Anitah lost both her parents and siblings to AIDS when she was only 4 years old. At 13 years old, after she started falling sick rather frequently, her guardians found out that she too had been born with HIV.  She lost the will to live and thought it was a waste of time to continue with her education.  She had to cope with being a teenager who was too old to be called a girl and yet too young to be called a woman and lived in fear that she too would die soon. 

A year after she found out her HIV status, Anitah was taken to TASO where she was started on Septrin prophylaxis.  While her health improved, her schoolmates began making fun of her and calling her “TASO Girl”. They went as far as curving out the words on her class chair.  Her guardians and the counselor at TASO saw her through that very trying time.

At 16, Anitah was started on Antiretroviral Therapy when her CD4 was only 8.  She had to swallow 8 pills a day.  Her health greatly improved and with support from her guardians she completed her Secondary School and joined University where she completed a degree in Social Work and Social Administration. After which she did an HIV Counseling Course at TASO Training Center. She hopes to enroll for her Masters degree this year.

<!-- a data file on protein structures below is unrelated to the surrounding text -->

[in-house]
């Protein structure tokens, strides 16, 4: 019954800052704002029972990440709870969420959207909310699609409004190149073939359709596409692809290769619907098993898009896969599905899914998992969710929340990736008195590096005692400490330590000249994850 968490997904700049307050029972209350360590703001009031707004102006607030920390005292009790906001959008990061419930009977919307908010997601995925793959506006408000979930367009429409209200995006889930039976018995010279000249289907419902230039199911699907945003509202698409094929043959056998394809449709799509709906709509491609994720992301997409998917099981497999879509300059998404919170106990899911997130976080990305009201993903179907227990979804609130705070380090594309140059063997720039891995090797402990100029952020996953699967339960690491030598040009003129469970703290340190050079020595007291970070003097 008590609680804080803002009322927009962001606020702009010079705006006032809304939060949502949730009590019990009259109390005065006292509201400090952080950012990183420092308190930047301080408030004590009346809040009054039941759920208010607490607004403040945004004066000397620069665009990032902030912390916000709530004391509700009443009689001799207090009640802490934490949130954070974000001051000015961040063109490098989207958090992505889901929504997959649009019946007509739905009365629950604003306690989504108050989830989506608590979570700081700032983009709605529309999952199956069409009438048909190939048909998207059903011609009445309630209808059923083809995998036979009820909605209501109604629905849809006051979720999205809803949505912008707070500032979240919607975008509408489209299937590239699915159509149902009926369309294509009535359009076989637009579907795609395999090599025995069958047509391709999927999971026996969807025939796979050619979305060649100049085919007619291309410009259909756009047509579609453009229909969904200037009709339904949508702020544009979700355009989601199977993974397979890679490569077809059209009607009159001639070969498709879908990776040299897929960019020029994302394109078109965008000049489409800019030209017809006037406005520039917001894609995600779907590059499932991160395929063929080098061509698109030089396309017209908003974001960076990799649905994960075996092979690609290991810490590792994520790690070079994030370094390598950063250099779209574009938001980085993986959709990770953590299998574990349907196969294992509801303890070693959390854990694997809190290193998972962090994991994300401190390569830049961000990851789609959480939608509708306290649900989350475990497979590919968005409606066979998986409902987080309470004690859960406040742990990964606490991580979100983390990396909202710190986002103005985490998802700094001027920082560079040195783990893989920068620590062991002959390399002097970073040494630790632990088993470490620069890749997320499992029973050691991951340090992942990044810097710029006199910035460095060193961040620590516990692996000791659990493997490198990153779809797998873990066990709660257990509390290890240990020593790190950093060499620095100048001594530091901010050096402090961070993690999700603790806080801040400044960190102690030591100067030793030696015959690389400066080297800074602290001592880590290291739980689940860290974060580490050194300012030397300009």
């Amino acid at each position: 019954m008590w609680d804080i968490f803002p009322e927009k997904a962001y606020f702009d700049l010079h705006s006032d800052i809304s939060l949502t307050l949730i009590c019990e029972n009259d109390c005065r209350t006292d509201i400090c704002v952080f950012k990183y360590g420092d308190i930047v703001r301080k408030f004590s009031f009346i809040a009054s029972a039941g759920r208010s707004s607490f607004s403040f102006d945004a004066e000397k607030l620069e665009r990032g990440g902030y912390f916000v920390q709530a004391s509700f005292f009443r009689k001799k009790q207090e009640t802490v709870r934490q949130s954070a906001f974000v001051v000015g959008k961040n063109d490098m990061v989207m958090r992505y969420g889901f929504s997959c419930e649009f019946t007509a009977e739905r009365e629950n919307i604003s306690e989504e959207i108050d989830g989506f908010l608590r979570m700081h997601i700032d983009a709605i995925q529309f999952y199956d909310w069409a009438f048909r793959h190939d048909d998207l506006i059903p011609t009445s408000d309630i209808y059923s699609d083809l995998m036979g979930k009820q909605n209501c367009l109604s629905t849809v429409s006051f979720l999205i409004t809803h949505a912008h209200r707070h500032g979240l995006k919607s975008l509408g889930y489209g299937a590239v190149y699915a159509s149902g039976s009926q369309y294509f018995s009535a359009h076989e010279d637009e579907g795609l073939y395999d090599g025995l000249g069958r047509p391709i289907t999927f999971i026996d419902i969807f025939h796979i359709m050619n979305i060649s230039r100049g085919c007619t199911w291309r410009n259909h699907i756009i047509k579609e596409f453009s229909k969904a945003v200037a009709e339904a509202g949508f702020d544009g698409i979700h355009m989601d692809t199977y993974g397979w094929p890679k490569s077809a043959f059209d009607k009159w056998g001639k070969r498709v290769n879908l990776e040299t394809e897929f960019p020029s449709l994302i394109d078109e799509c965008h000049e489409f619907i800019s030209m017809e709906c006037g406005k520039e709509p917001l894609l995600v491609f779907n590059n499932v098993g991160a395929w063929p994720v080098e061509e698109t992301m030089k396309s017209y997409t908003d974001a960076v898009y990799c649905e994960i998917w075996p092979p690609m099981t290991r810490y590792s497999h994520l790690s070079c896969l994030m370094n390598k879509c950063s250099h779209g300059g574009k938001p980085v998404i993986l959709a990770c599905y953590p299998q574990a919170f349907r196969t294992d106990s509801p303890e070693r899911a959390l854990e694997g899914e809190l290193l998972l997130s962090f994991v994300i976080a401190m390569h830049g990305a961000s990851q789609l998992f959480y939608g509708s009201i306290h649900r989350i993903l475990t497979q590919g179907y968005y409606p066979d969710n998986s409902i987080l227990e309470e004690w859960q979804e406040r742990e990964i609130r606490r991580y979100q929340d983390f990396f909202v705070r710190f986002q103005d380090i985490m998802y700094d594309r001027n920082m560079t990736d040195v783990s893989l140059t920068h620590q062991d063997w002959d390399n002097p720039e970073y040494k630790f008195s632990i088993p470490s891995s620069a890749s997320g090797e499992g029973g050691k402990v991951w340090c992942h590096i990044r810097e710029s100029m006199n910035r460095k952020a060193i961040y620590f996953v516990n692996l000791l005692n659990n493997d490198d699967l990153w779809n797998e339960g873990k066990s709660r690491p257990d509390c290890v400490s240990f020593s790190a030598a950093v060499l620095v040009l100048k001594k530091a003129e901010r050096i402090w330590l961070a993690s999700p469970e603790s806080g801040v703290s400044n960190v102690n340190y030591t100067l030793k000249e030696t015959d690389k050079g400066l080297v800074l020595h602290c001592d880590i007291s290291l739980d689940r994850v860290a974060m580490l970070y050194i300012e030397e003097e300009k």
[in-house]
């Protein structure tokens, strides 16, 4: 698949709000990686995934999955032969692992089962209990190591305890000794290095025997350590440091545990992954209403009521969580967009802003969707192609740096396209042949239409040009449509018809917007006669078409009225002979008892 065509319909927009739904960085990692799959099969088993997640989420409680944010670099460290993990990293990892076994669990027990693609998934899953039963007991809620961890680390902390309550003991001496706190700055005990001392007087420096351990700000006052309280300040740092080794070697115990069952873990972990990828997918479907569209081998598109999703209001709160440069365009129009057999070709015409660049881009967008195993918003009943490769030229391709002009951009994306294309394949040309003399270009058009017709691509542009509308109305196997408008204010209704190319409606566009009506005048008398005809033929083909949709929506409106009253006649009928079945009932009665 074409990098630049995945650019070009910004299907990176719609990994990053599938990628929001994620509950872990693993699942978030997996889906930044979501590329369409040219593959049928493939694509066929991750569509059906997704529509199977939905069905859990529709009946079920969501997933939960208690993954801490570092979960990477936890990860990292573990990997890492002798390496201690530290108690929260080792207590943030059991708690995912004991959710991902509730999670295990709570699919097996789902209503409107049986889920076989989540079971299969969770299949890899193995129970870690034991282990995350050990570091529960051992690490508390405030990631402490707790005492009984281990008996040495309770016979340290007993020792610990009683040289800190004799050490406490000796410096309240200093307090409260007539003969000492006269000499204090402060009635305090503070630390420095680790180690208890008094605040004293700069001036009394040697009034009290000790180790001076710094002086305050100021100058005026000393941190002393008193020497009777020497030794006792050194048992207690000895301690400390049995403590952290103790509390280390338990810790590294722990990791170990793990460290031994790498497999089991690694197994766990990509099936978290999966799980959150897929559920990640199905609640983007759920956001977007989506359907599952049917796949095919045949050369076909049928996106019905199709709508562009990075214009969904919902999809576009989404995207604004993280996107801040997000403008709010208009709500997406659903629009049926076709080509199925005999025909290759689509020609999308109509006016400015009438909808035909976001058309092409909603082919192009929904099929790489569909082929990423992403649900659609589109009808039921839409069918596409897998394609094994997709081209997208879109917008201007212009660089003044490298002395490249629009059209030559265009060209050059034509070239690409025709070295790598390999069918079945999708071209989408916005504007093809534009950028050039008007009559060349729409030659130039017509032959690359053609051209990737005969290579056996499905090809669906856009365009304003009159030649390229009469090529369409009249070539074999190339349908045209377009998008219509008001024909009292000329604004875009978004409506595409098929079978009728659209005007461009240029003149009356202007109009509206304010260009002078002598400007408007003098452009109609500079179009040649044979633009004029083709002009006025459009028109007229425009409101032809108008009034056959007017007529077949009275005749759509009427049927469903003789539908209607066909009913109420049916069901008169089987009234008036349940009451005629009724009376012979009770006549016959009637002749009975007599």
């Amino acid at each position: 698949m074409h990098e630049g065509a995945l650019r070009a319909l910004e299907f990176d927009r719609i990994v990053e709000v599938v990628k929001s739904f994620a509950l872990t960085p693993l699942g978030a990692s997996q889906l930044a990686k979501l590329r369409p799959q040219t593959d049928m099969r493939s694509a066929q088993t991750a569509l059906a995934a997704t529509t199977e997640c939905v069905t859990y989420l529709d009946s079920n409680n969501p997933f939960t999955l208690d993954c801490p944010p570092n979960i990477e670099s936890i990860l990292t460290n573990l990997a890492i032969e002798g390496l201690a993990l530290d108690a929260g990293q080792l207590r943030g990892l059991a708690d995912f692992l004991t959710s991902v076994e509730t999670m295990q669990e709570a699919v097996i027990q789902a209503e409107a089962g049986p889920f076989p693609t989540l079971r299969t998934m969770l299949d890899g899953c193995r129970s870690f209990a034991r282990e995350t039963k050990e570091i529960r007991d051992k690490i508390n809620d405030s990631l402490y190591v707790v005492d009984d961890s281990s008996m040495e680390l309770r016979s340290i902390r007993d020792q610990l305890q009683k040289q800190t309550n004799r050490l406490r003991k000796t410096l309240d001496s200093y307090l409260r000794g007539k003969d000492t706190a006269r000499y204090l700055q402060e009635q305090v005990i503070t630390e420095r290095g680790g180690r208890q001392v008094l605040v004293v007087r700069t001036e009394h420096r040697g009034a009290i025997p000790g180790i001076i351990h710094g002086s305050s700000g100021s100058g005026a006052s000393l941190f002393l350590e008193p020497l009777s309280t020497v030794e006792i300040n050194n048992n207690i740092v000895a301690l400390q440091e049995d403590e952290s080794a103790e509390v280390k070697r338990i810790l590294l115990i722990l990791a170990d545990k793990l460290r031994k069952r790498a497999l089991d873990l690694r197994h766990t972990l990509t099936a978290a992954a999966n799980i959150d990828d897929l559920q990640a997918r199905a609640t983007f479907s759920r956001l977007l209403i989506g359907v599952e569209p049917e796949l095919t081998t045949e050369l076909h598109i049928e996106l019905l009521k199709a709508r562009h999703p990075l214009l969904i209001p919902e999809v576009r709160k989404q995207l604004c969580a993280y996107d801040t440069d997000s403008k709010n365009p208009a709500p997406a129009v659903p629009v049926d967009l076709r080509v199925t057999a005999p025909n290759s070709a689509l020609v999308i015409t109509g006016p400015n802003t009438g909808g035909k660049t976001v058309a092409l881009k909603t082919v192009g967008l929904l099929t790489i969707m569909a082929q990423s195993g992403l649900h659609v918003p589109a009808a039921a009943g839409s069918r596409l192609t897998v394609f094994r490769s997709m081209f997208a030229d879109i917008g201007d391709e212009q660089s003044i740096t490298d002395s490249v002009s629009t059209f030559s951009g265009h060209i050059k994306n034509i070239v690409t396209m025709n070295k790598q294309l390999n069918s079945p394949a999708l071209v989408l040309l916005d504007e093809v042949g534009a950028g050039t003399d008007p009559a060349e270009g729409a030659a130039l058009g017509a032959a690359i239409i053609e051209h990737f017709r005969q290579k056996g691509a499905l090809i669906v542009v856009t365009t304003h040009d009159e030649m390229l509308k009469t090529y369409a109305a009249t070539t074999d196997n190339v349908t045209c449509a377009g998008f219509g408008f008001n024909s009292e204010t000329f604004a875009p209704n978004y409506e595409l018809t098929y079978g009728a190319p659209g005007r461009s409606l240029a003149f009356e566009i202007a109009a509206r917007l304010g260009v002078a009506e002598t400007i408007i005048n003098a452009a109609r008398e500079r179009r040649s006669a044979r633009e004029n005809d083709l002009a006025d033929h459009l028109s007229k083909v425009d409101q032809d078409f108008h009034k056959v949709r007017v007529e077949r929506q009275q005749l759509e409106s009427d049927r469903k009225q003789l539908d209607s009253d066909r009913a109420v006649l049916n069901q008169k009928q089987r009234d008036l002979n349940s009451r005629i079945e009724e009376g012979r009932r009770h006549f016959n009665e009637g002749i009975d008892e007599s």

Today, Anitah is employed by TASO as a counselor and plays a very vital role in encouraging children and adolescents to adhere to their treatment. She is the acting Community Linkages Assistant in TASO Rukungiri, which means that she is in charge of the welfare of all the clients registered at the Center both at the facilitator and within the Community Drug Distribution Points. She is also a motivational speaker and activist.Anitah is one of the many brave women who have lived through stigma and discrimination from a tender age. We applaud her for showing courage amidst the pain and appreciate her guardians for all that they did to ensure that the four year old girl grew up to be a hero. If they had abandoned her because she is a girl and especially because she has HIV, then the world would have missed out on a great woman.   

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